Living with a complex health condition can have a major impact on a person’s life. Constant appointments, having to repeat information to different care providers, not to mention the travel and home support involved. Without a coordinated care plan, a patient may end up in hospital far more frequently than they need to be, an inconvenience and a waste of time and resources.

For Sam, a male patient in his late 60s who’s just come out of hospital following a serious leg injury and requires support with his rehabilitation, his Personalised Care Plan will assist in a smooth recovery. Members of his care team can coordinate initial home visits, regular check-up appointments and physiotherapy sessions a few weeks down the line. Sam’s personal goals might be to shower without assistance, complete leg strengthening exercises and eventually to walk for 30 minutes a day. Progress would be monitored by members of his care team to ensure he is on track to a positive recovery.

Traditionally, patients who have chronic conditions, are elderly, or have suffered serious injury or illness, have lengthy or repeated hospital stays largely due to a lack of resources for proactive care delivery within the community.

If a patient suffers an exacerbation of a complex health condition, resulting in a visit to an urgent care facility, an Acute Plan informs clinicians about the patient and describes how best to manage an exacerbation. The information within the Acute Plan is created when the patient is well and can cover things like information specific to their conditions, normal observations for that patient and information that is relevant to the ambulance crew. It can also describe what supports may need to be in place prior to discharge to allow the patient to return home.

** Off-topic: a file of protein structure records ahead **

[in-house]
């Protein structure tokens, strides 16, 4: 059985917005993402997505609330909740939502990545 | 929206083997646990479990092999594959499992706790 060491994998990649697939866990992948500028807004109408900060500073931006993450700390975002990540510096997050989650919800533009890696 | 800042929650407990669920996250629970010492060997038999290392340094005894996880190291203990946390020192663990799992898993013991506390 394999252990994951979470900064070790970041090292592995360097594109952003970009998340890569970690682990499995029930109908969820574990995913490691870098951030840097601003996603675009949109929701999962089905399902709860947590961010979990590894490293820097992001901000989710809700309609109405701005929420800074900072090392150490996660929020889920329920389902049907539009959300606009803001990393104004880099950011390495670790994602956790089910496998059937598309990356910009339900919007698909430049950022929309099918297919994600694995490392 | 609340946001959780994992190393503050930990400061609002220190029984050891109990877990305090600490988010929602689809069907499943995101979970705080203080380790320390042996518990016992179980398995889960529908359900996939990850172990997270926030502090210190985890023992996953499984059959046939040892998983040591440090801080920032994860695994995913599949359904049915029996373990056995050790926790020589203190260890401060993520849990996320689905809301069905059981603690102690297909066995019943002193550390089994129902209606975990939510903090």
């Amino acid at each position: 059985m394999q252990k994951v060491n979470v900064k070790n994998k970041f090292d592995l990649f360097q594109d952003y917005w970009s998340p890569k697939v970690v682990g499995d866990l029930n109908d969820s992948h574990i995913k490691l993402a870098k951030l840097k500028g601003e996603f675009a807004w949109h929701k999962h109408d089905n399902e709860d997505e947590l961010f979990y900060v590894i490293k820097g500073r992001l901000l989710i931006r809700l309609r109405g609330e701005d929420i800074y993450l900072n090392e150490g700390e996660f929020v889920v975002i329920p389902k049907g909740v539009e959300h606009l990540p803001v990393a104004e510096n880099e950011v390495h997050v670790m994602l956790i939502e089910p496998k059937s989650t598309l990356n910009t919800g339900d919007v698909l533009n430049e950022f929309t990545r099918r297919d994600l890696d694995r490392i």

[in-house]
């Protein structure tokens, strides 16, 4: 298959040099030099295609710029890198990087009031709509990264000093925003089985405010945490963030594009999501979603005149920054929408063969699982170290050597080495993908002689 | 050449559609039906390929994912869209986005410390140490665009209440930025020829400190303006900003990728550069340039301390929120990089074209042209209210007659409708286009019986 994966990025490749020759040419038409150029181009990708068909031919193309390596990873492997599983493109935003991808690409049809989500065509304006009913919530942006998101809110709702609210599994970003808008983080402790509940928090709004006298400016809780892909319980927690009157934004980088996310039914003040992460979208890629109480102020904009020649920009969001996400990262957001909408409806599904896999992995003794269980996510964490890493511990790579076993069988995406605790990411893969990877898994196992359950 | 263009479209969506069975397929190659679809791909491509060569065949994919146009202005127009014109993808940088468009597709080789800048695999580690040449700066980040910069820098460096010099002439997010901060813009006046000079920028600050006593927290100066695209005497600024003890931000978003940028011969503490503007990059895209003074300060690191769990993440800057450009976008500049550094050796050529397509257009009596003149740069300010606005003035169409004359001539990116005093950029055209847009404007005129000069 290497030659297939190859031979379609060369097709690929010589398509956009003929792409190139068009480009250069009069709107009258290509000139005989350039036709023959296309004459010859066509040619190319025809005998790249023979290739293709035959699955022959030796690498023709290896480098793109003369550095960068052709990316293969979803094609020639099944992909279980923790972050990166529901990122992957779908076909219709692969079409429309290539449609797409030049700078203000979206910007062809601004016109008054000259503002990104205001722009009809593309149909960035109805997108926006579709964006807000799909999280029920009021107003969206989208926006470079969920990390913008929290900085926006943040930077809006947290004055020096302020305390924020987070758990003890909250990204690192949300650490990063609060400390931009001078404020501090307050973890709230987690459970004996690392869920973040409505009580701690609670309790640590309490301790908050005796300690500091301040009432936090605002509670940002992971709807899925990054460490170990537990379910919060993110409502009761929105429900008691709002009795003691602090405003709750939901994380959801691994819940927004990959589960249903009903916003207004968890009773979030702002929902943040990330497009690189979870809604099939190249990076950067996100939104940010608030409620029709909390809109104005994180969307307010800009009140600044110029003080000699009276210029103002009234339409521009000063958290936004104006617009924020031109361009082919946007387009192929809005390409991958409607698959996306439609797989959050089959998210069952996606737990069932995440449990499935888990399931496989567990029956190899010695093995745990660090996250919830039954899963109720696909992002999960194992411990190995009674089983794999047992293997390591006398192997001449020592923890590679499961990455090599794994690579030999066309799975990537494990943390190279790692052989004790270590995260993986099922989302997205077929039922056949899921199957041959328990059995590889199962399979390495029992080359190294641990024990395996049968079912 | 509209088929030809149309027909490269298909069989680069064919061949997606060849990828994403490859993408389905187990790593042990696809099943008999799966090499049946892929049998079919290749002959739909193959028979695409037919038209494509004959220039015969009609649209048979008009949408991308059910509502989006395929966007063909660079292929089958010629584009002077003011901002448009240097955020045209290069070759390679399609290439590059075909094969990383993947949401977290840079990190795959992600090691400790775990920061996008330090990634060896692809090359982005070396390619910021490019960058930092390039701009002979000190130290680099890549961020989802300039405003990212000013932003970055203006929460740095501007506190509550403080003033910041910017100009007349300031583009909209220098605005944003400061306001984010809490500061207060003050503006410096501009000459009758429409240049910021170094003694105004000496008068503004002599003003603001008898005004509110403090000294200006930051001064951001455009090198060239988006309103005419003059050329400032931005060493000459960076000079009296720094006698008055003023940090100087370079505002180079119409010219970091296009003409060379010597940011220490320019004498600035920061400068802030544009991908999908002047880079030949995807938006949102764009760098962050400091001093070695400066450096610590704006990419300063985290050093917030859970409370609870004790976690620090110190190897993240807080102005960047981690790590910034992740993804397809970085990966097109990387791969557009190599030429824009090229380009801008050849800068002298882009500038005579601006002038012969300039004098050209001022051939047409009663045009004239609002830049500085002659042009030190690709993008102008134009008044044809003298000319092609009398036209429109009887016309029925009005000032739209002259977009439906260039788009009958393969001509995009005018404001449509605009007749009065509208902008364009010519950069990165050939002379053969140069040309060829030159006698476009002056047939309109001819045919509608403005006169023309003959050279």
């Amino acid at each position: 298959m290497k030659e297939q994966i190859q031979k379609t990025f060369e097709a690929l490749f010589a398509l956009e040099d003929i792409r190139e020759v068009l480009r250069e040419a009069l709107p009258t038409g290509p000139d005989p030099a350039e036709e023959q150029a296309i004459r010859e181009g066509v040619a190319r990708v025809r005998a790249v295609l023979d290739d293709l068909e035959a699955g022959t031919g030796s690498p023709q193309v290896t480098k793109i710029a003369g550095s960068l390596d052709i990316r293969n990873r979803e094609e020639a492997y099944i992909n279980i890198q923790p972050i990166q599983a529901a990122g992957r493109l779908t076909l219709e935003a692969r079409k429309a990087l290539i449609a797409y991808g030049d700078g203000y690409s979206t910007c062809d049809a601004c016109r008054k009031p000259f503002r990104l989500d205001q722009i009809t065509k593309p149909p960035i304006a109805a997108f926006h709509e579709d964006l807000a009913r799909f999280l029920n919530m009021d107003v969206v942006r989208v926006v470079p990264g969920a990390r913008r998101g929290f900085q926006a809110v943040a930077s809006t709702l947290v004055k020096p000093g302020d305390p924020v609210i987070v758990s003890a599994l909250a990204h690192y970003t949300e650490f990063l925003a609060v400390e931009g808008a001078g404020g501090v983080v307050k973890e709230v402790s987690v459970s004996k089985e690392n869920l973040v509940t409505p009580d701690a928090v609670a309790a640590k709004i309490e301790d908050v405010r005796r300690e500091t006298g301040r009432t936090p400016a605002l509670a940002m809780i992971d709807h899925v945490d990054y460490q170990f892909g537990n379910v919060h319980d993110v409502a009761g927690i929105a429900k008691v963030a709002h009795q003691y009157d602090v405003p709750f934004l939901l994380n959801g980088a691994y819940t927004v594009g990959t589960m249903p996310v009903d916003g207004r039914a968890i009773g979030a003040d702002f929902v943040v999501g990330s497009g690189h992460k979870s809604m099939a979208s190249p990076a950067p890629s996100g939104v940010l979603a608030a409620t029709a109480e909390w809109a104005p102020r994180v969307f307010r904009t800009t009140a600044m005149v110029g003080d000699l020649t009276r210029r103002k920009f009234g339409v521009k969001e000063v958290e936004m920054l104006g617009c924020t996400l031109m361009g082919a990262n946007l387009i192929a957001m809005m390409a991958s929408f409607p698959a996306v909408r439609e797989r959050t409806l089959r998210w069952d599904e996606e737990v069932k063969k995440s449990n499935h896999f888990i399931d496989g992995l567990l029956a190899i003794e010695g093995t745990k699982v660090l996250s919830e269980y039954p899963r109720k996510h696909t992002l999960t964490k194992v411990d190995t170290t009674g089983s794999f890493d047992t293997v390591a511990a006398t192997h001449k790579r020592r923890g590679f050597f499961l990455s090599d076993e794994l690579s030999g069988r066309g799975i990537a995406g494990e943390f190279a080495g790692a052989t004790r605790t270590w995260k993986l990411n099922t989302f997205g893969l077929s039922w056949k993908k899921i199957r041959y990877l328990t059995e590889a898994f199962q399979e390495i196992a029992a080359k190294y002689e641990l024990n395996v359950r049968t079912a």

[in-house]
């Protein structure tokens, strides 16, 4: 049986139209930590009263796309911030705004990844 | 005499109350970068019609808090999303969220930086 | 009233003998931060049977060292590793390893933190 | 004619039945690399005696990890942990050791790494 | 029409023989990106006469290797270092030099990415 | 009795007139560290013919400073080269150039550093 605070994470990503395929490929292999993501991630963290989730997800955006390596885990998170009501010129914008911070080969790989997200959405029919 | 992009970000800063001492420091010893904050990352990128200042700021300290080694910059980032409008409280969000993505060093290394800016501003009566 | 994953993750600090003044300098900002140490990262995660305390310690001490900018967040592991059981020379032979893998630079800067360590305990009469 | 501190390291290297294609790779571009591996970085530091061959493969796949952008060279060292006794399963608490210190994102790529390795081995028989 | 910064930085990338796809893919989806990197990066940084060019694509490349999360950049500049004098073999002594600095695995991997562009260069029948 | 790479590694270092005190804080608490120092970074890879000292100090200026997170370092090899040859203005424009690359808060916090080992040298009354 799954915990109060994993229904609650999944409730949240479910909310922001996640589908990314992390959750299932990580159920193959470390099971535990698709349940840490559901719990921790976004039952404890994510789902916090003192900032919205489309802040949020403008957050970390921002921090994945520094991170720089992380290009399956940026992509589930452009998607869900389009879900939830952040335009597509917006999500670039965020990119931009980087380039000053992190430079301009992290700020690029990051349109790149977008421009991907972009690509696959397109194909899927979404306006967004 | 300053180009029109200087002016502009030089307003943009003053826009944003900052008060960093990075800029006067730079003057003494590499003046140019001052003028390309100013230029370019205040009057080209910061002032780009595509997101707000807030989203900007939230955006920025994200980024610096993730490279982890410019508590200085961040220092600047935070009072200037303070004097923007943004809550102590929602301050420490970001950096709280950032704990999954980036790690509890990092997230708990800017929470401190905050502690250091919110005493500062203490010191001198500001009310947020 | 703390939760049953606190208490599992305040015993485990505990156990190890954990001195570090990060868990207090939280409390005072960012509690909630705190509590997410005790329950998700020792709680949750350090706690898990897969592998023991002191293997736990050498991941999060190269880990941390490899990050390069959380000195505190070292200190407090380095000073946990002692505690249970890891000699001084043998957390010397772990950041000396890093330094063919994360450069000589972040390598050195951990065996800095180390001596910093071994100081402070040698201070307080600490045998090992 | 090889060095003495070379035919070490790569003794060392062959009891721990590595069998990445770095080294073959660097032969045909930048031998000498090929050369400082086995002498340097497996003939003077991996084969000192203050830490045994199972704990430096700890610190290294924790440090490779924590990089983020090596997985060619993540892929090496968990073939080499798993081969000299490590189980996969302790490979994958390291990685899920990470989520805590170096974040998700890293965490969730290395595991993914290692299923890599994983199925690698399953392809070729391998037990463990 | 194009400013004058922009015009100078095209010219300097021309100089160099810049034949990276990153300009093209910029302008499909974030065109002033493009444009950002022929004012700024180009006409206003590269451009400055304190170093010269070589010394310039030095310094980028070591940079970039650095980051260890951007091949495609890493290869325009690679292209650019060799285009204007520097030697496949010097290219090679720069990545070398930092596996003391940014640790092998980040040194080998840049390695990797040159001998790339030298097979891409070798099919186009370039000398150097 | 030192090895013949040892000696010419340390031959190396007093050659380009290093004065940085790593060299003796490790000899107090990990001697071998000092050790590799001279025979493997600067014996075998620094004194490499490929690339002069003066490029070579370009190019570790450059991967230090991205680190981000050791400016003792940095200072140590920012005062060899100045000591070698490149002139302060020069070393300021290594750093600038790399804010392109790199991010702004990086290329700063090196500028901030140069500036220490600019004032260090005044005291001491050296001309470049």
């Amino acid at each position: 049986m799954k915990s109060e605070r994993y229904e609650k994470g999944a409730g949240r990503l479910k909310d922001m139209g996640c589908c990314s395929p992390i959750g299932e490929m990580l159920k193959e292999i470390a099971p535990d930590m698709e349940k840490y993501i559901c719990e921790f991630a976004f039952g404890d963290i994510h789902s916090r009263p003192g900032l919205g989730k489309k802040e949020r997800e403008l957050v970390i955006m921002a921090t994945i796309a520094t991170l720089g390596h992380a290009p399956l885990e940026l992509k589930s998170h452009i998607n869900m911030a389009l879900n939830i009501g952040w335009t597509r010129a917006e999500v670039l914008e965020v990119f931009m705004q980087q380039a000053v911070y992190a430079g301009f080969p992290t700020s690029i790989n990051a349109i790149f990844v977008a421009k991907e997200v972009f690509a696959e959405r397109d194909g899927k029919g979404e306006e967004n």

Shared care plans can help people living with complex health conditions to live a more independent life, by taking care out of a hospital setting and into their community. Working with what matters most to the patient, a shared care plan involves a collaborative approach from a range of health providers to proactively manage a patient’s care. Developing an electronic shared care plan incorporates the patient’s voice, as well as looking at their current and future health to consider any ‘speed bumps’ they might run into and how these could be handled.

Paving the way for other health systems around the world, Canterbury, New Zealand has been committed to redefining the way healthcare is delivered, taking a patient-centred approach to the health system. The vision behind this approach is that a patient receives the right care for them, in the right place, at the right time.

By focusing on the patient outcome, rather than the care setting it has resulted in patients, being taken care of in the community rather than in hospital. Shared care planning takes away some of the inefficiency and large costs associated with treating patients in hospital, and wraps the necessary care around them in their own community so they can stay out of hospital.

Canterbury’s shared care plans incorporate everything from managing medications, home rehabilitation, to Advance Care Plans that help people plan for the end of their life. Accessed through Canterbury’s shared electronic medical record (EMR), clinicians across the system can view and edit a patient’s care plan within the shared medical record. 

A common struggle faced by elderly patients and people with complex health conditions is juggling a number of different medications. Coordination amongst community health providers is important in keeping track of which medications these patients have been prescribed, and also to make sure the patients themselves have a good understanding of their medications. Part of Canterbury’s shared care planning involves medication management in the community. Pharmacists can meet with patients to discuss their medications, and then document a reconciled list that includes any issues or suggested mitigations so patients aren’t overloaded with a cocktail of medicines. This streamlined process improves medication adherence and most importantly, puts the patient’s health progress first. 

The concept of shared care planning, at its core, is designed to enable the delivery of care closer to home. With a strong focus on those who are likely to arrive in hospital, such as people with complex health conditions, the aim is to put the patient at the centre of their care with a proactive approach.

These plans allow all members of a patient’s care team to collaborate, communicate and view the patient’s own priorities and personalised goals. A strong example of how an integrated health system can improve care delivery through a proactive approach, but also save precious health provider resource at the same time.

Watch Gavin Young’s video below: